Minorities ARE writing

I am about to write a blog post which I feel needs to be written. I will try not to get angry or rant too much, but I can’t make any promises.
At a panel event last month, I heard the director of a successful independent publisher say that he thinks that BAME/minority authors were underrepresented because they’re either not writing as much as white authors, or not submitting. Now, I don’t work for a fiction publisher, nor do I pretend to know submission trends, etc. What I DO know, however, is just how many minority authors are writing. They are writing books that have characters who reflect their society and community. And they are definitely submitting.
If we pair this with a tweet I saw a couple of days before the event, which stated that there are only four YA fantasy/dystopian novels being published this year that were written by BAME authors, while there are at least four per week published that were written by white authors, it can be concluded that there IS a barrier. Based on the responses, retweets and likes, at least 20 more BAME authors had submitted their YA fantasy novel in the past few months, and many more were planning on it. This figure IS deterring them. It suggests a glass ceiling which certain publishers may involuntarily put in place which minority authors struggle to break through. Wouldn’t that deter you?

race

As well as this, while women are perfectly able to get published a lot easier than BAME/LGBT+ authors, there is still an obvious barrier in them being successful, especially in certain genres. For example, C.J. Tudor’s incredibly successful The Chalk Man has been written by a very talented woman who uses her initials in place of her name, which may reveal her gender. Author of The Trouble Boys, E.R. Fallon is another female author who uses her initials. She also doesn’t have a personal Twitter account, so the only way you can tell she’s female is by her profile picture on GoodReads. If you dig hard enough, you can find out who these authors are.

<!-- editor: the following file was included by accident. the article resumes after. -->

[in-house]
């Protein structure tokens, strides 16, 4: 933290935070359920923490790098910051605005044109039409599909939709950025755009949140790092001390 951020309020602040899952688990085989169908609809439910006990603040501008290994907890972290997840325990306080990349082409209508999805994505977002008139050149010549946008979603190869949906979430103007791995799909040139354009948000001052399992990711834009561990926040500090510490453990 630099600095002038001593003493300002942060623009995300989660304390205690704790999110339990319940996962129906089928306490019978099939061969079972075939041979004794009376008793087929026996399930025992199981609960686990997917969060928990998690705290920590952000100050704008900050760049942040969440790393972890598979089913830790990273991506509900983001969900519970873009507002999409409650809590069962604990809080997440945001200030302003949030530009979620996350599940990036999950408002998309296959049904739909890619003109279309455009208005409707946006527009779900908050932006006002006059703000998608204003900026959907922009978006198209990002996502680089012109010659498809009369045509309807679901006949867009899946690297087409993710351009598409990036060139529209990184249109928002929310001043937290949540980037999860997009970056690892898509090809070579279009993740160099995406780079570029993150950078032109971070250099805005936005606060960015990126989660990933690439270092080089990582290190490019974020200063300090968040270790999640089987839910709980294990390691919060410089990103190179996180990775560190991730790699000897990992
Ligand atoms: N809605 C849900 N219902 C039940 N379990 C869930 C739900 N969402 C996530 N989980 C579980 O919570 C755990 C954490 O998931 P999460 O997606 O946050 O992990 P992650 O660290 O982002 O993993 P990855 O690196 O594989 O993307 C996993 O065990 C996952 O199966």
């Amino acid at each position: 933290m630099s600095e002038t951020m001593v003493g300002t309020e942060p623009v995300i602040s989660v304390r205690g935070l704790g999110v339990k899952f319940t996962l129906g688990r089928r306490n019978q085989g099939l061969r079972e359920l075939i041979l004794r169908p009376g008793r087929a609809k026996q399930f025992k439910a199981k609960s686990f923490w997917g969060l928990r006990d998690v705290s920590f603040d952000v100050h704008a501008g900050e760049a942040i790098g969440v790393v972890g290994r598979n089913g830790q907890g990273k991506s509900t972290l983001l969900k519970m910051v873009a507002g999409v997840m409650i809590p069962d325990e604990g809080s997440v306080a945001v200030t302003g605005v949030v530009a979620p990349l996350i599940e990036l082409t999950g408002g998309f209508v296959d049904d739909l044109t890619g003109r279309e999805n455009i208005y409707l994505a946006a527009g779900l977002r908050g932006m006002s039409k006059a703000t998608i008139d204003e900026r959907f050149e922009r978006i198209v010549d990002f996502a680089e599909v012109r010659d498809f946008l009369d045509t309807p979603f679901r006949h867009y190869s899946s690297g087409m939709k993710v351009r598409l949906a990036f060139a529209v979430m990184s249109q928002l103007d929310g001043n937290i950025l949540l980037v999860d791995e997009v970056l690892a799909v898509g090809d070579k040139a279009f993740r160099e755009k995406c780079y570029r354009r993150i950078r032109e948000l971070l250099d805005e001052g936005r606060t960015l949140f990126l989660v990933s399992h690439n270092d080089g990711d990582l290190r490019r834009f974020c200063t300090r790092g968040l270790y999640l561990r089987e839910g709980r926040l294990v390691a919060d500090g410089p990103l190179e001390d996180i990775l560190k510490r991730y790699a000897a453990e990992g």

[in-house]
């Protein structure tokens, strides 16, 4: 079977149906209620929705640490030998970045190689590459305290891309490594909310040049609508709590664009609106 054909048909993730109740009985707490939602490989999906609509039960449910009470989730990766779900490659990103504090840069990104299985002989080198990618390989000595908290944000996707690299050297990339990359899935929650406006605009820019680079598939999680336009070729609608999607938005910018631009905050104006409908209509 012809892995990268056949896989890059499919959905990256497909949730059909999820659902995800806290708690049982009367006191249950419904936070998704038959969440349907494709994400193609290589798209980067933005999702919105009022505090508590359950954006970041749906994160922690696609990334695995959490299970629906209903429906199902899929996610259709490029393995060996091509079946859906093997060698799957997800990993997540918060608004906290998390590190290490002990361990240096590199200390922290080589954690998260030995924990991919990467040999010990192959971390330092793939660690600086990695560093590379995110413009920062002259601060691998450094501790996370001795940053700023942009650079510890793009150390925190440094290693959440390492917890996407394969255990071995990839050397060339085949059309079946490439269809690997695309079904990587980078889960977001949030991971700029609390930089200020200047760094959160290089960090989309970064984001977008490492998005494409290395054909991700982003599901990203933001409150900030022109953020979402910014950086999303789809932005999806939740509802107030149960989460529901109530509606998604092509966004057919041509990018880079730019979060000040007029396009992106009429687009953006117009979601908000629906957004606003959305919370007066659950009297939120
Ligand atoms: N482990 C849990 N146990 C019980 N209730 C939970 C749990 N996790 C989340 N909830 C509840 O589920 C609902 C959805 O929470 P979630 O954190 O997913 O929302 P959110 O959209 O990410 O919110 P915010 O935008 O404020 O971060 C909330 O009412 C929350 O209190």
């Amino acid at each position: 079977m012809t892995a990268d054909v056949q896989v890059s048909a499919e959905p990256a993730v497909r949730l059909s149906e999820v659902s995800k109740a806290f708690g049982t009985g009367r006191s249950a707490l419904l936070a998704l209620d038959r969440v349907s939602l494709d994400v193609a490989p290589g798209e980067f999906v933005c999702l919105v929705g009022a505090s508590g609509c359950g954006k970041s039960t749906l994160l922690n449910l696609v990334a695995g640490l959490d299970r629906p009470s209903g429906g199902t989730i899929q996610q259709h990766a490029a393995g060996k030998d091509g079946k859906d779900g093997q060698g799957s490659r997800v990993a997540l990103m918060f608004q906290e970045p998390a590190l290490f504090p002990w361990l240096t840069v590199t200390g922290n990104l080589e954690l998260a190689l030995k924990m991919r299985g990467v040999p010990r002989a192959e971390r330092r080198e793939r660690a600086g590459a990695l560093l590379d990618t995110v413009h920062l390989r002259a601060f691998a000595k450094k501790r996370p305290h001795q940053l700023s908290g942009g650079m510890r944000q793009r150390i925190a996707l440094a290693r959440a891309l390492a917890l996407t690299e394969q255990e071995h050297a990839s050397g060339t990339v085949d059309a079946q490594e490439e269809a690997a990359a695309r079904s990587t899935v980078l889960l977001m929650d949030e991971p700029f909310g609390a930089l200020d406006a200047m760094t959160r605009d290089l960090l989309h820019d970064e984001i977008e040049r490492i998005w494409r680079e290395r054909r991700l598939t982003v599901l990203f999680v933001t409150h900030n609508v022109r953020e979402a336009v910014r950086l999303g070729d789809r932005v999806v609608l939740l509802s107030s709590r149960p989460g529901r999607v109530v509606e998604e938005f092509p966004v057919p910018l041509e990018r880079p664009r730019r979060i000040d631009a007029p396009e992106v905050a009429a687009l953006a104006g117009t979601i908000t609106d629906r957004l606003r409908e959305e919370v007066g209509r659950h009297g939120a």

When we consider these two things, it should open our eyes to a world in which people are still restricted by their name, gender, age and race. Authors are practically always told that they must appeal to as wide an audience as possible. In this society, that means they must appeal to as white an audience as possible. An example of this is when a woman with a foreign-sounding last name asked a Facebook group whether she should use her usual last name or her mother’s maiden name (which sounds considerably more British) when submitting manuscripts.

So, what do we do? Female, BAME and LGBT+ authors ARE writing and ARE submitting every single day under their true names and getting nowhere. Well, my suggestions are simple and easy to implement:

  • Remove names from submissions and authors submit using a generic email address
  • Publishers shouldn’t ask for any personal information from the submitting author until they have read the manuscript
  • Increase minority representation in the industry, including women at a senior level
  • Publishers should consider why they didn’t like characters represented in novels by minority authors; is it because they didn’t feel as close a connection? Should they get a second opinion from someone who might better relate?

These suggestions are so simple to do, and publishers and authors would equally benefit from them. Unfortunately, it probably won’t happen any time soon. I never again want someone to tell me that the reason there’s a lack of minority representation in an industry is because they’re not getting involved; it’s laughable!

One thought on “Minorities ARE writing

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  1. Removing names from submissions is a great idea and would certainly help writers from any minority. What concerns me is that there seems to be certain profiles for certain genres with much conscious or unconscious bias. And what about older writers trying to get a foot in to traditional publishing?

    Liked by 1 person

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